Shock dementia findings are not a surprise, says charity
PUBLISHED: 08:45 31 March 2013
DEMENTIA care in North Somerset is not good enough, according to health inspectors.
The Care Quality Commission (CQC) undertook a nationwide review last year and dementia patients in North Somerset were found to have a significantly increased chance of being admitted to hospital than non-sufferers.
Nationally, dementia pat- ients in 78 of the 151 local NHS areas were found to be more likely to be admitted to hospital from their care homes, than people without the condition.
A spokesman for disability charity Vitalise said it was a ‘terrible indictment’ of the UK’s care system.
Latest figures from the Alzheimer’s Society in February 2012 showed that North Somerset could have as many as 3,300 dementia sufferers, with up to half unaware they have the condition.
The region is in the bottom 15 per cent nationwide in terms of improving its diagnostic rate.
Rob Heal, whose father Brian suffered from the illness and used to live in the specialist Poppyfields care home, said he was ‘angry and upset’ politicians and councillors do not do more to help dementia patients.
Brian Heal died, aged 73, less than a year after moving from Poppyfields in Worle when it was closed by North Somerset Council for financial reasons in 2010, despite thousands of people signing a petition against the decision.
Rob said: “There he had one-on-one care and he always had the specialised care he needed.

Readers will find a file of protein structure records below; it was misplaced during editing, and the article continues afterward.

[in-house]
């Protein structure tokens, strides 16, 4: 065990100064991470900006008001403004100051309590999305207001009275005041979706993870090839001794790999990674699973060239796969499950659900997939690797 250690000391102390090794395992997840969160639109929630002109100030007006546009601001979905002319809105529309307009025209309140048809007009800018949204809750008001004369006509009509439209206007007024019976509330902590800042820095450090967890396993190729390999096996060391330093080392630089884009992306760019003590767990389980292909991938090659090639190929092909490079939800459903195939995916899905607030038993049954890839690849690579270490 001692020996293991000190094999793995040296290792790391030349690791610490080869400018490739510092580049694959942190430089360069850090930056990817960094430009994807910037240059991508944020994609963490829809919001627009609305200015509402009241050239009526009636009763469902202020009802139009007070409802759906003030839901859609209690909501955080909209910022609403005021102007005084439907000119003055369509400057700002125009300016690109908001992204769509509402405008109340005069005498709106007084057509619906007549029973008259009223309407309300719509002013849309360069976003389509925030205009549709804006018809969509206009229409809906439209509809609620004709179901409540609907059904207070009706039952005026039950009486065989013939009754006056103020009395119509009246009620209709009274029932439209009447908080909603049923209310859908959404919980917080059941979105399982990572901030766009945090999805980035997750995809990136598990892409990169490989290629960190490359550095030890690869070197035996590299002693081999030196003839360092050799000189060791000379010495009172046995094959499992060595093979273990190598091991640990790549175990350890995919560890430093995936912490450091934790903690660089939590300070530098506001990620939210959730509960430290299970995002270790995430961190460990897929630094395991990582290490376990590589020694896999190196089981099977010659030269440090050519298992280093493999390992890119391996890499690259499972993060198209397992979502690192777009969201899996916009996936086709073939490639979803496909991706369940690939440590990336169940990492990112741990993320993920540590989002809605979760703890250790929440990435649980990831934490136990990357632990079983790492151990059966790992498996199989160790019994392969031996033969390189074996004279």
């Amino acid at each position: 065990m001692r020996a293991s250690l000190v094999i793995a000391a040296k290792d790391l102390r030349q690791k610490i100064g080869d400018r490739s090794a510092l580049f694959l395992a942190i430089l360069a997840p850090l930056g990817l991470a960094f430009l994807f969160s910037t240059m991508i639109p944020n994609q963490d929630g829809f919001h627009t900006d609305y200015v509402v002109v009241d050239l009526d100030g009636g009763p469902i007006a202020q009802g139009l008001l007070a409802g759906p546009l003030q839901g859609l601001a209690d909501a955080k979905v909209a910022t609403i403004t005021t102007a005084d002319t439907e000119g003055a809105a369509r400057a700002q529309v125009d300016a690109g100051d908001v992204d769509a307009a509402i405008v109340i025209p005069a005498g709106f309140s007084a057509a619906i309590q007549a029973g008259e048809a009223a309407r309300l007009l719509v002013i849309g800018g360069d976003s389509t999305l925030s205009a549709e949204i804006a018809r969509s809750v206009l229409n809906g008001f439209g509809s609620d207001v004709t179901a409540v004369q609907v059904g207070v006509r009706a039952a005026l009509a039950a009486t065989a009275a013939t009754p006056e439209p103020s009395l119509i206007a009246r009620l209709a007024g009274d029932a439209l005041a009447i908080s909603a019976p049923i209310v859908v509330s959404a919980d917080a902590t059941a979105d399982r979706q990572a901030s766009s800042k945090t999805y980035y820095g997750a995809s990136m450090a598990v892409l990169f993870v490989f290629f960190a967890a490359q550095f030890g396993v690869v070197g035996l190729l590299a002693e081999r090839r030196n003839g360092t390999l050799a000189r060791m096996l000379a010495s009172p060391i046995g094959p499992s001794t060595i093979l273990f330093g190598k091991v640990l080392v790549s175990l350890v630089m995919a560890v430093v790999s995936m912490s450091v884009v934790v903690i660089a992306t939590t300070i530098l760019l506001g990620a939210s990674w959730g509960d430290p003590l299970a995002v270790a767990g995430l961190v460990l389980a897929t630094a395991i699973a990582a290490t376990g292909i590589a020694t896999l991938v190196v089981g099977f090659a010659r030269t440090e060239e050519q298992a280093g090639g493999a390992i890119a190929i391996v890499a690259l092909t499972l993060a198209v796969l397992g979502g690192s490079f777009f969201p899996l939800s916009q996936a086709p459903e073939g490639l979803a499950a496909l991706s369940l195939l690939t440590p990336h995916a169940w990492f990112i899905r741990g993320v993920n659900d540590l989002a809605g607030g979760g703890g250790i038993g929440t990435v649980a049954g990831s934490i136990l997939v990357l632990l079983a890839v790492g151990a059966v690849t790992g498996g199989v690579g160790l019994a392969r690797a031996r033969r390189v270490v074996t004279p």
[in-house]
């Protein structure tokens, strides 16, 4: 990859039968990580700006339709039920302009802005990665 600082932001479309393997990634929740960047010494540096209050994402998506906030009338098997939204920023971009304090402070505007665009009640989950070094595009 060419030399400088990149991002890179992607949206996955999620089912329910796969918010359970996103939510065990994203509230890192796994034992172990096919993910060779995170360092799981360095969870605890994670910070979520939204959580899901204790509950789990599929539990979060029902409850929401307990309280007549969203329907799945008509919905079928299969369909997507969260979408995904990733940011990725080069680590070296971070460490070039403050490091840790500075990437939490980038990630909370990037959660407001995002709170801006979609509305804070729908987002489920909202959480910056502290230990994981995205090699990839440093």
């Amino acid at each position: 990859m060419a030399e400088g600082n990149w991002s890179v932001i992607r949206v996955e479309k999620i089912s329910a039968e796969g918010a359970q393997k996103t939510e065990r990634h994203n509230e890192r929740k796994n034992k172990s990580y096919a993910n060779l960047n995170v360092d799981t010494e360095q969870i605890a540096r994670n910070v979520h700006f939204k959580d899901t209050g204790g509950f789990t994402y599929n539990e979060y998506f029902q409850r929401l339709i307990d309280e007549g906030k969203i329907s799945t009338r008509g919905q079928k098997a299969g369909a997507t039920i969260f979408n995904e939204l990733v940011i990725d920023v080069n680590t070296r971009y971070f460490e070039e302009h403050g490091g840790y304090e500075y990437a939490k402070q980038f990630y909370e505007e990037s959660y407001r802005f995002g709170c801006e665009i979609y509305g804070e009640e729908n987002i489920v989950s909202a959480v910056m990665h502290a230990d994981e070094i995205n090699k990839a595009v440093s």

“When he moved to another nursing home he had about eight carers. To him they were a load of strangers and he was frightened of them because they kept changing.”
Rob said nine of the 11 residents at Poppyfields died within a year of the home’s closure and he believes that shows how important specialist dementia care is.
The CQC report also said that in a third of dementia admissions, UK hospitals had no medical notes detailing the patient’s condition on arrival.
The Vitalise spokesman said they were shocked, but not surprised by the CQC’s findings.
He said: “One of our own studies showed that six out of 10 carers suffer huge feelings of worry and guilt at the prospect of sending their disabled, frail or elderly loved ones into residential care even for just a few days’ respite, and that the issue of quality of care is the cause of their fears.
“Sadly, carers’ fears are quite justified and it’s not surprising that many family carers would rather struggle on at home, risking their own health in the process, than entrust their loved one to residential or respite care.
“They simply have no confidence in the care system.”